December 2, 2013 Leave a comment
I have had quite a bit of correspondence about the proposed Shoebury flood defences. Whilst not supporting the Friends of Shoebury Common’s plans on the grounds of expense, I do think the debate would be enhanced by giving their views a wider hearing. What follows is an edited selection from what has been sent to me.
SHOEBURY COMMON FLOOD DEFENCE
Southend Councils preferred scheme involves a 1km (0.65 miles) long secondary flood defence wall at 1.98 metres high, plus 1.4 metre high railings, starting from the MOD wall down to St Augustine Avenue and includes several floodgates from 2.5 to 8.0 metres wide. Although the wall is only 400mm wide, it will have an additional 4 metre wide (13 feet) crest of soil with steep ramps & stairs for public access.
Access for disabled & infirm will be restricted
Emergency vehicle access also restricted
Security risk / vandalism increased once enclosed
Serious risk crossing road, flood gate & cycle path
Sea views destroyed & resident’s privacy lost
Reduced car parking and loss of Leisure space
OUR SUGGESTED ALTERNATIVE INVOLVES:
* Raising boat ramp by 900mm to match MOD wall
* Raising existing promenade / walkway by 550mm
* Soil used will strengthen existing sea wall
* Provide new 400mm high wall for added protection
* Raise promenade beach huts by 550mm to match
* Provide new secure beach huts on raised level
* Use existing huts if owners prefer this option
* Use free soil for promenade & low-level banks
* Surplus soil to be used on other high risk areas
* All other areas to remain including flood plain
* Beach re-charge / maintenance in separate budget
* This option would be considerably cheaper
We would ask you to look at the two options given below, so you can make your own judgement. We have obviously only shown the items needed in the basic design, as other items would affect both options
Option “D” FoSC raised promenade:
Raise the existing concrete boat ramp by 700mm to the top of the existing MOD wall (5.80 AOD)
Provide a new sea wall say 1250mm (50″) high in front of the existing wall and extend approx. 950 metres
(This method is identical to the Councils west end section of wall between Maplin Way & Marcus Avenue)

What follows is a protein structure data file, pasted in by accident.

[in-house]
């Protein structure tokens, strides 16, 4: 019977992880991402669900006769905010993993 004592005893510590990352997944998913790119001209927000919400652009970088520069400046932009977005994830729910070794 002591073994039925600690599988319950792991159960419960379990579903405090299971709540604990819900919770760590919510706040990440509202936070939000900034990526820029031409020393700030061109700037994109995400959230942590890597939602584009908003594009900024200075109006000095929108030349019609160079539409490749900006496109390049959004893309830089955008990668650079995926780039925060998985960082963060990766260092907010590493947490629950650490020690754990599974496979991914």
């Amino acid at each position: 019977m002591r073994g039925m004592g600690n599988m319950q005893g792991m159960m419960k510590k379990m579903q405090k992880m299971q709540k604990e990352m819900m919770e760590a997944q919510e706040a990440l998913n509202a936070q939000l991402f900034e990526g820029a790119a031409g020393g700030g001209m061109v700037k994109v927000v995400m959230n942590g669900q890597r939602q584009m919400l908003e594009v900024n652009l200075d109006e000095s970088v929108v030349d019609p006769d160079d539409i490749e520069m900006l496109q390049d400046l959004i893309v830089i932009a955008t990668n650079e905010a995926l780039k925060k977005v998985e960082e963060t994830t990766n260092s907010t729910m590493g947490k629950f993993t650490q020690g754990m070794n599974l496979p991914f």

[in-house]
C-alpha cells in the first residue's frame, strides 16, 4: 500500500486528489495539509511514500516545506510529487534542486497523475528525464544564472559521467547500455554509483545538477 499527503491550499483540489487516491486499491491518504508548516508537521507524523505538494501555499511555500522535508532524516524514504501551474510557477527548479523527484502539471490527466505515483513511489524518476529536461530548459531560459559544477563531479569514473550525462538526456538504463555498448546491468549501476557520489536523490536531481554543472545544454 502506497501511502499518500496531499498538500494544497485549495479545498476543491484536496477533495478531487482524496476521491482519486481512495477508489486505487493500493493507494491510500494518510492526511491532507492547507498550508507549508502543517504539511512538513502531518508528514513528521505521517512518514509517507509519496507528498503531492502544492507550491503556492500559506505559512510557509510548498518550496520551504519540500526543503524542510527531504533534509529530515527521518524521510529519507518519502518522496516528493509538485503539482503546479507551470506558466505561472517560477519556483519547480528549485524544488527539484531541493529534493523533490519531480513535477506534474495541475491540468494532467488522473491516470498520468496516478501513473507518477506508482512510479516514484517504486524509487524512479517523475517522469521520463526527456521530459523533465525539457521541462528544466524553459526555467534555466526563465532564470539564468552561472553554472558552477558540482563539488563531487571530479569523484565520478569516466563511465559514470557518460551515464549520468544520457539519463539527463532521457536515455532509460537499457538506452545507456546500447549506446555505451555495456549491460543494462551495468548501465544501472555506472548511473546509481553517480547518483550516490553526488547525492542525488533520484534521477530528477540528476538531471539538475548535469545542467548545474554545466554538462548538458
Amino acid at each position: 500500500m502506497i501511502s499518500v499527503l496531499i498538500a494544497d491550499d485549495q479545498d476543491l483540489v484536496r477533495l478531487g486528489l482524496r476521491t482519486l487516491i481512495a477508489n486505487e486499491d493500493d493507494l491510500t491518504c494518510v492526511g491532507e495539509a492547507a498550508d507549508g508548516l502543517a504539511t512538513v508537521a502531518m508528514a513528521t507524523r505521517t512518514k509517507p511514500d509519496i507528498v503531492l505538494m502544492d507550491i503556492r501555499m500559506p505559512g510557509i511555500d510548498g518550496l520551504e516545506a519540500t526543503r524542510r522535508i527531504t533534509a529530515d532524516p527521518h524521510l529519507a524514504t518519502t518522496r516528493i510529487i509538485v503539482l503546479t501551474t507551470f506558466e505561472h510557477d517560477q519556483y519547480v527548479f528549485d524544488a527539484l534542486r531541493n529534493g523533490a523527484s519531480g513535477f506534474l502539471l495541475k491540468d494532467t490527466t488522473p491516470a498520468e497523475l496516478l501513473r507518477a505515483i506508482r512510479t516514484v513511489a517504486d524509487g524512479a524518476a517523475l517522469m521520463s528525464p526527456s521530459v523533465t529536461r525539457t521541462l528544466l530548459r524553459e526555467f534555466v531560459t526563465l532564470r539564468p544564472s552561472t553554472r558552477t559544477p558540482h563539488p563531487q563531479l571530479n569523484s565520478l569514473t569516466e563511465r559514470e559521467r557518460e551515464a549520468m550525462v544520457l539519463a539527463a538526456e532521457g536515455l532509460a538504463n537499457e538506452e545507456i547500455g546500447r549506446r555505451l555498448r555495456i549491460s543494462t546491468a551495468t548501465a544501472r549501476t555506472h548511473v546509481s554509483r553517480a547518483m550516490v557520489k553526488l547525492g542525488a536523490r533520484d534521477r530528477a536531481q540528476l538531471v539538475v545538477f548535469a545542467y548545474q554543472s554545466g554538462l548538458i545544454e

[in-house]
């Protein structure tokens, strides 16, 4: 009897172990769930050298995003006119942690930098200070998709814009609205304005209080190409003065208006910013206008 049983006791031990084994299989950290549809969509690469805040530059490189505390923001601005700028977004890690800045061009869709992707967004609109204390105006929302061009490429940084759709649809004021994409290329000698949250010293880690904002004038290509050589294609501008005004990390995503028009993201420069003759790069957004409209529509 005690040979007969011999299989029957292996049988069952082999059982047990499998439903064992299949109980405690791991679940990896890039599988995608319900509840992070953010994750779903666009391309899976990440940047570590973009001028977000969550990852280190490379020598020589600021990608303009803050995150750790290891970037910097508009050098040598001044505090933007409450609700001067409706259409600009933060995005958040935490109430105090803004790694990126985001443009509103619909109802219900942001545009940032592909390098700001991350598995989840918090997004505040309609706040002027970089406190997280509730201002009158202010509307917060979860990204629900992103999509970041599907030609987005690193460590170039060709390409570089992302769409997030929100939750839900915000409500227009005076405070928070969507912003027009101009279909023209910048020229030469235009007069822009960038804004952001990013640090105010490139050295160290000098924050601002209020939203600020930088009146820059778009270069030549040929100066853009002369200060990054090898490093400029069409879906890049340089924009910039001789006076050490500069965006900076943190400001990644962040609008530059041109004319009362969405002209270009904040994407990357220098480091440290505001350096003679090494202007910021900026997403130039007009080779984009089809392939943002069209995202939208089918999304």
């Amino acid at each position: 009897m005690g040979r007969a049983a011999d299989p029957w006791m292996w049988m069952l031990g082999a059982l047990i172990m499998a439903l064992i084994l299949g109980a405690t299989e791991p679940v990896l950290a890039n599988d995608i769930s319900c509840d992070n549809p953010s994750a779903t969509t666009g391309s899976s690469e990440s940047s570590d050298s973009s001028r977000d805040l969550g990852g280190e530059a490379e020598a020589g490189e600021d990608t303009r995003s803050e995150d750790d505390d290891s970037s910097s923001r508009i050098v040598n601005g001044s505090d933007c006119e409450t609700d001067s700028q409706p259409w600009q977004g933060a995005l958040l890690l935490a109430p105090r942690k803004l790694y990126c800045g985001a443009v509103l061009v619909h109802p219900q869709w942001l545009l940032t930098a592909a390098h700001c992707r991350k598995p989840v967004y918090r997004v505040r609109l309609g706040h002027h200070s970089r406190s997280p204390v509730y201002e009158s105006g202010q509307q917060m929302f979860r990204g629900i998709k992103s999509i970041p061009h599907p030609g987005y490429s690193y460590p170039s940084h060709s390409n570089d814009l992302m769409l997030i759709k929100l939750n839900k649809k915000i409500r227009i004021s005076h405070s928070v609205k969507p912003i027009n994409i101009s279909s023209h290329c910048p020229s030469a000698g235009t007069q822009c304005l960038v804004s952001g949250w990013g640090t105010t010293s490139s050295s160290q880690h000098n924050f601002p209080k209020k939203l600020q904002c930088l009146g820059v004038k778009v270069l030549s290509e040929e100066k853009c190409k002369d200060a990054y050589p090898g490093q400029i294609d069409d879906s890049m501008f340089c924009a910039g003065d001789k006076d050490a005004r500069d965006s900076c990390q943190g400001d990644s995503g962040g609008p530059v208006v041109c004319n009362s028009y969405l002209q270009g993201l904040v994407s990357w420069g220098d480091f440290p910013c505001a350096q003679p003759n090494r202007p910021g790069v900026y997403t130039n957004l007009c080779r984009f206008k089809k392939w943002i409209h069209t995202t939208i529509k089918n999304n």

Raise the existing promenade by 550mm (22″) along the same length
Raise 133 beach huts & 3 shelters by 550mm (22″) and their foundations.
Provide ramps between each hut to slope back to the common (say 1 in 8 incline for disabled access as well)
Provide one small floodgate at the Yacht Club. With expert advise this could possible be omitted?
Sell 55,000 tons of soil to the Developer which will finance raising the beach huts etc.
Minor ground level alterations to existing car park & other asphalted areas on Promenade / Common
Option “A” Councils preferred option:
Provide 2 metre (78″) high wall as Council Drawings approx. 1,000 metres long
provide at least 10 massive floodgates, some 8 metres wide
Provide several steps & disabled ramps over this wall to gain access from car park
provide 4 metre wide Clay soil embankment around 500 metres long
Provide stainless steel railings and safety barriers around 550 metres long
Transport 55,000 tons of soil to site to build 4 metre (13 foot) wide embankment
Lay & seed the remaining soil on the grassed Common. (Reason unknown)
Provide New lighting along promenade, including infrastructure
Provide new CCTV cameras to protect the fully enclosed section on the Common Promenade
Minor alterations to the car park etc., to pick up changes in levels
Even a layman could work out that showing costs of £10,360,313 for Option “D”, against only £5,182,330 for Option “A”, brings the authenticity of these figures into question, when you consider the construction period, size and volume of material required for each scheme?
Also consider the maintenance / replacement costs for both options. Perhaps consider the “risk” factors of closing ALL floodgates in the event of a major storm against option “D”. What happens if this is in the middle of the night, as 1953? What about vandalism or graffiti. What about security risk with enclosed area, hidden from general view. Female beach hut owners with children have already expressed concerns about being vulnerable, even during the day.